A team has begun to map the possibilities for greening the Stadhuisplein (Town Hall square). This square is currently a shared space and almost completely paved. As such, the design needs completely reconsidering to pivot to a health perspective. This requires new thinking for all the disciplines involved, from traffic and public transport to safety, cables, pipes and landscaping. An intensive process of learning lies ahead.

Covid-19 Delays Pilots

In 2020 Alphen began a pilot of  greening projects in the city center designed to inspire shop owners to take greening action. A flower strip on a shopping street was proposed. However, local shop owners resisted. Following months of lockdown, the shop owners feared that the green strip would obstruct access to their entrances. Economically, shops are enduring a difficult time, and are particularly wary of physical obstructions or financial risks. As such, the pilot plan is ready, but following consultation with shop owners has been postponed six months.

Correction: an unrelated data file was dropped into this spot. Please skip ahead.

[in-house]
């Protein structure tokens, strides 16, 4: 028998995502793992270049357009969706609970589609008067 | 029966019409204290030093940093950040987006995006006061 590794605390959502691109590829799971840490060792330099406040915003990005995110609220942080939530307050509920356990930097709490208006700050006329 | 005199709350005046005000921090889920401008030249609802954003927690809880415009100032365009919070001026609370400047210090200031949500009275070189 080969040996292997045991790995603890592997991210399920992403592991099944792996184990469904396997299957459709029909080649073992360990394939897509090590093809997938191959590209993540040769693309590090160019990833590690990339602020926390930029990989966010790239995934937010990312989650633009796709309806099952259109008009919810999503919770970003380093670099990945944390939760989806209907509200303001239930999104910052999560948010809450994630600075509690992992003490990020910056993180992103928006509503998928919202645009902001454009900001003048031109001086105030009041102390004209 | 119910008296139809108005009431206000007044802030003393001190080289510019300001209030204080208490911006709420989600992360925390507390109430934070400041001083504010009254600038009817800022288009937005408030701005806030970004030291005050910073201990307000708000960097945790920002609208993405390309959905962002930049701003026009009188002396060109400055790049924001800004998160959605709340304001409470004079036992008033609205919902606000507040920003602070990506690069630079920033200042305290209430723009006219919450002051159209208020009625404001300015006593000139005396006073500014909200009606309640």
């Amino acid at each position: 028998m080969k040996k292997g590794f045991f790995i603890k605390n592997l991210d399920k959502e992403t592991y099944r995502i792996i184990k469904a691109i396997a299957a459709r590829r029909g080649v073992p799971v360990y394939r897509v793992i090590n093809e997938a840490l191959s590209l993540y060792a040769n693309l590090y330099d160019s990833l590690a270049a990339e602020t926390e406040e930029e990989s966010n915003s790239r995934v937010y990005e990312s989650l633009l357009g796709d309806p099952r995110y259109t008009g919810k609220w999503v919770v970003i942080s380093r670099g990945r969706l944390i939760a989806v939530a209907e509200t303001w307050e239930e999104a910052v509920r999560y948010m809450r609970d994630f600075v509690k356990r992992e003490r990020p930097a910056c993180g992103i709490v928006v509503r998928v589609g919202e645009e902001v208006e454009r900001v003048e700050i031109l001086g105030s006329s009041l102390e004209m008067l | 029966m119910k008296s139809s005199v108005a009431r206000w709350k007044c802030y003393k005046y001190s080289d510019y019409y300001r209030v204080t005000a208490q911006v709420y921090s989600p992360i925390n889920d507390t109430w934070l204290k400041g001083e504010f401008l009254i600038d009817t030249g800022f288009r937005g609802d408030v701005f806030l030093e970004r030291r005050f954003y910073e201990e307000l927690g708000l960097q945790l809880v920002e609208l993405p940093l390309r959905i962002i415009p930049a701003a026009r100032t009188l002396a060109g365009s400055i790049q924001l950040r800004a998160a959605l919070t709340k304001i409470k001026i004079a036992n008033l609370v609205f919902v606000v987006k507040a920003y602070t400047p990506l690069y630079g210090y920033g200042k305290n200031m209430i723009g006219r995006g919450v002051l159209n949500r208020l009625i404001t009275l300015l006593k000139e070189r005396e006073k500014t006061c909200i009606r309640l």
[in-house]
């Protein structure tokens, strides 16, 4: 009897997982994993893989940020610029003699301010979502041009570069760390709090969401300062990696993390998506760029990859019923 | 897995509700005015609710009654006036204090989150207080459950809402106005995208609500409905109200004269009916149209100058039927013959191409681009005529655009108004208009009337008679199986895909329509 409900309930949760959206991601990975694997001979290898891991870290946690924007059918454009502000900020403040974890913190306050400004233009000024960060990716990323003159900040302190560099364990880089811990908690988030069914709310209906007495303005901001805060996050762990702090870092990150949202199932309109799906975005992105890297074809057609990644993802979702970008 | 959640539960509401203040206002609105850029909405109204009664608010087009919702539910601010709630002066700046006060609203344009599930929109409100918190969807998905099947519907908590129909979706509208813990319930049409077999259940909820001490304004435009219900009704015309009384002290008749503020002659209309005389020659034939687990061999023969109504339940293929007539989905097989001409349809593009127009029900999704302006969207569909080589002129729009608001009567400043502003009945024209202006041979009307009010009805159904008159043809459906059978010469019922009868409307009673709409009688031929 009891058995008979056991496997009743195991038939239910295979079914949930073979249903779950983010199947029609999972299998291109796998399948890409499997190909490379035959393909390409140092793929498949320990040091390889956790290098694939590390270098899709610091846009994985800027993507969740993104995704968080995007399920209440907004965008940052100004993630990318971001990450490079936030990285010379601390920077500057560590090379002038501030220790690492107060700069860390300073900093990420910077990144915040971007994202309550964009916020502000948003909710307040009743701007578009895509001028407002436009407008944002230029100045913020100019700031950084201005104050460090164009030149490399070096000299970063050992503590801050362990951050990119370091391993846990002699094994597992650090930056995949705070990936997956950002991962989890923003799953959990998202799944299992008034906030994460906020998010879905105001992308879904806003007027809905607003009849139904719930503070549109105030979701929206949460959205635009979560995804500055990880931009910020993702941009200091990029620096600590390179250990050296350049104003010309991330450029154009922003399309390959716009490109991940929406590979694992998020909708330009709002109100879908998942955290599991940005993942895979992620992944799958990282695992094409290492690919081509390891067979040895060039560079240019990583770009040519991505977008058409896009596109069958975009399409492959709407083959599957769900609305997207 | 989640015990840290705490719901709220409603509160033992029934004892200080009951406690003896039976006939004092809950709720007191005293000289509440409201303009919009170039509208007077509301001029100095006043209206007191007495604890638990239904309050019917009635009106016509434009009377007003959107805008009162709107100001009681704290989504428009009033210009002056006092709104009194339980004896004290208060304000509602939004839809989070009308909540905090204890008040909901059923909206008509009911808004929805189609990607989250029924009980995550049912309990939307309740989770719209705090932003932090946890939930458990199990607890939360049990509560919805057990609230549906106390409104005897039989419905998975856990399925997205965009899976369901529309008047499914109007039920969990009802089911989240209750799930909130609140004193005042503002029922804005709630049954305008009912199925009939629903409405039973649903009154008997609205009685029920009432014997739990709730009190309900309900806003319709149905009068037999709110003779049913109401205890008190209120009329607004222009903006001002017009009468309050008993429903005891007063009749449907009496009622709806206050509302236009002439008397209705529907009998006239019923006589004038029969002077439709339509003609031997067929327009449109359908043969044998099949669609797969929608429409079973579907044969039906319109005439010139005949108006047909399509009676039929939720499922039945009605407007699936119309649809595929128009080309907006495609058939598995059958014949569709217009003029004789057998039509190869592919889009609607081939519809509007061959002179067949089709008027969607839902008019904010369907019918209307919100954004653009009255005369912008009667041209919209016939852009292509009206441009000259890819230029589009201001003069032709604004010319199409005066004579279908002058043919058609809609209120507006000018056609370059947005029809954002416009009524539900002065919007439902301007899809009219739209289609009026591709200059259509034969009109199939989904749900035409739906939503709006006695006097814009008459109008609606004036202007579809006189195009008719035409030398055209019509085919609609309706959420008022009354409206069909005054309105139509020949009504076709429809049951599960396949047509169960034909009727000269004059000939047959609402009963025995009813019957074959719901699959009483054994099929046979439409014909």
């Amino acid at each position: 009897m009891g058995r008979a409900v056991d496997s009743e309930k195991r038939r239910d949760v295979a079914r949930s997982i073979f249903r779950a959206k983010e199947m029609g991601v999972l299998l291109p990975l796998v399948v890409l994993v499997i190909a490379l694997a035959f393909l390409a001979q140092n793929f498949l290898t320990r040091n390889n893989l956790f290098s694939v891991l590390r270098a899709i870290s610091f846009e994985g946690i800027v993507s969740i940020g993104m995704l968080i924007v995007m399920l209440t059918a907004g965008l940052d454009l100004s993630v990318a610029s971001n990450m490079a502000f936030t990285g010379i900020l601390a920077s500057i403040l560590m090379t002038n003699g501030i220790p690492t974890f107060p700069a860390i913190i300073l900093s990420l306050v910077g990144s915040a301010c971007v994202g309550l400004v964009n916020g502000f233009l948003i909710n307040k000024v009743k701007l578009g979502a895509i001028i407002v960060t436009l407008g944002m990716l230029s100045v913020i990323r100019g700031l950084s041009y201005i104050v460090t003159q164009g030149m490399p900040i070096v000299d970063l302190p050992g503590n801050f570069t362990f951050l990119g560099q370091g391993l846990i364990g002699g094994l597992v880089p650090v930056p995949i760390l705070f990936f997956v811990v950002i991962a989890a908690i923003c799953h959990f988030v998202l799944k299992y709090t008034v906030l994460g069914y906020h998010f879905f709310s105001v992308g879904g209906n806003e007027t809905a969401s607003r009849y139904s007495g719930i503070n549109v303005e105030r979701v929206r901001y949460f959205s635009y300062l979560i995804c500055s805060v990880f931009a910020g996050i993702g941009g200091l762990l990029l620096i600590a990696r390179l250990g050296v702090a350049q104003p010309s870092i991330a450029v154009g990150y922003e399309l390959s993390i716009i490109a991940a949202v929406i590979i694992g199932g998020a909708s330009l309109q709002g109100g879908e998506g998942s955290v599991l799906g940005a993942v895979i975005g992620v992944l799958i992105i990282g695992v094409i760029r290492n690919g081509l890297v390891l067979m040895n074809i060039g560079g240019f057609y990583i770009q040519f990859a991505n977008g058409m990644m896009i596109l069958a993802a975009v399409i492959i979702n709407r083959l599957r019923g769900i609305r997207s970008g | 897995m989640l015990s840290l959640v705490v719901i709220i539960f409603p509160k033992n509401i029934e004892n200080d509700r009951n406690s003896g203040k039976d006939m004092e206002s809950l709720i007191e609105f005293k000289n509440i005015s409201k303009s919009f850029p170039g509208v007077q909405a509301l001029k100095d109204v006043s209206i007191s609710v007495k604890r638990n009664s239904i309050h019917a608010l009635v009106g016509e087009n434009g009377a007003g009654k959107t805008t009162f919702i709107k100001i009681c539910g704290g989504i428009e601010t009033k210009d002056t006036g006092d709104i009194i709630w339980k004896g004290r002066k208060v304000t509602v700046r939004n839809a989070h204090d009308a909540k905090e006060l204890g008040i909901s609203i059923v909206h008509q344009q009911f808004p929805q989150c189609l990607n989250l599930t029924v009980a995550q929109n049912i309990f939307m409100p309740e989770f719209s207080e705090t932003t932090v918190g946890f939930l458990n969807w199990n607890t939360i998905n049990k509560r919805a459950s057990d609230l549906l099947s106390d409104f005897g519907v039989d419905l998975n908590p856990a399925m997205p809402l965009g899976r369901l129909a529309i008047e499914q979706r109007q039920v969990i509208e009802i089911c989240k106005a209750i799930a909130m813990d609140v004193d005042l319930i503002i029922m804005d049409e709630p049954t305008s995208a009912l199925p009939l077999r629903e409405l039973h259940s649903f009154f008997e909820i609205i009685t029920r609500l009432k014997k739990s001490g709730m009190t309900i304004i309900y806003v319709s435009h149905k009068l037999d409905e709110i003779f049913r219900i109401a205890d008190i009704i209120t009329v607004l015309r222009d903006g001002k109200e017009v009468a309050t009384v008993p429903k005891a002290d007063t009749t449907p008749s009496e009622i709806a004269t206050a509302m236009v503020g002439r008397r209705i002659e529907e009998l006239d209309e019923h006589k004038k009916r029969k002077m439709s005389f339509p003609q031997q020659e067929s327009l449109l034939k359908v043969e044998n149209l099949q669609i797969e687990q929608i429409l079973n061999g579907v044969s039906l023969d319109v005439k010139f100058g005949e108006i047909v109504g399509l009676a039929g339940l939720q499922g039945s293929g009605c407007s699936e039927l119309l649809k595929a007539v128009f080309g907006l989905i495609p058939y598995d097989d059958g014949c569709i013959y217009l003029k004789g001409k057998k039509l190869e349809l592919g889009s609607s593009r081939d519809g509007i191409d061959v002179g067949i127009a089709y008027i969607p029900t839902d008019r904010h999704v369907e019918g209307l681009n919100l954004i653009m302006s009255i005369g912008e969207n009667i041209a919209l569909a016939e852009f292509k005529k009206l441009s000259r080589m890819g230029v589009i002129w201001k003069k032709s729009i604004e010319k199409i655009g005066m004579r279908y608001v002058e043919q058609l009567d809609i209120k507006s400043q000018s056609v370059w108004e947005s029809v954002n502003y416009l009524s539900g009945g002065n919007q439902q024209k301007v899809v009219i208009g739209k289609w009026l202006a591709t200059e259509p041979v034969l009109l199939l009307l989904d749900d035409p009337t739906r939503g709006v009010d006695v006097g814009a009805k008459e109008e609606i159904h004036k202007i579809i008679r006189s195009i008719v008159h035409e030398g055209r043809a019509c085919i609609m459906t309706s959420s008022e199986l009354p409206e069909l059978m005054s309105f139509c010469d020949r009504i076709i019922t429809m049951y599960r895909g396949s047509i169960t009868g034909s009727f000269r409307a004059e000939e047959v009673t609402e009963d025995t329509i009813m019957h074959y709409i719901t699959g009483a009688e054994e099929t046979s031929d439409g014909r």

A Green Future

With the challenges posed by Covid-19, big steps forward in Alphen’s plan will take time. However, even in these initial stages, the project has been met with energy and enthusiasm from stakeholders, excited to witness the transformation of Alphen aan den Rijn into the healthy city they believe it could be.

Alphen aan den Rijn’s journey through these difficult times has been aided by the support and inspiration of their partner cities. Additionally, URBACT’s tools have helped Alphen aan den Rijn plan participation with local stakeholders, improve the process, and take steps forward.

By Margreet Boer, city of Alphen aan den Rijn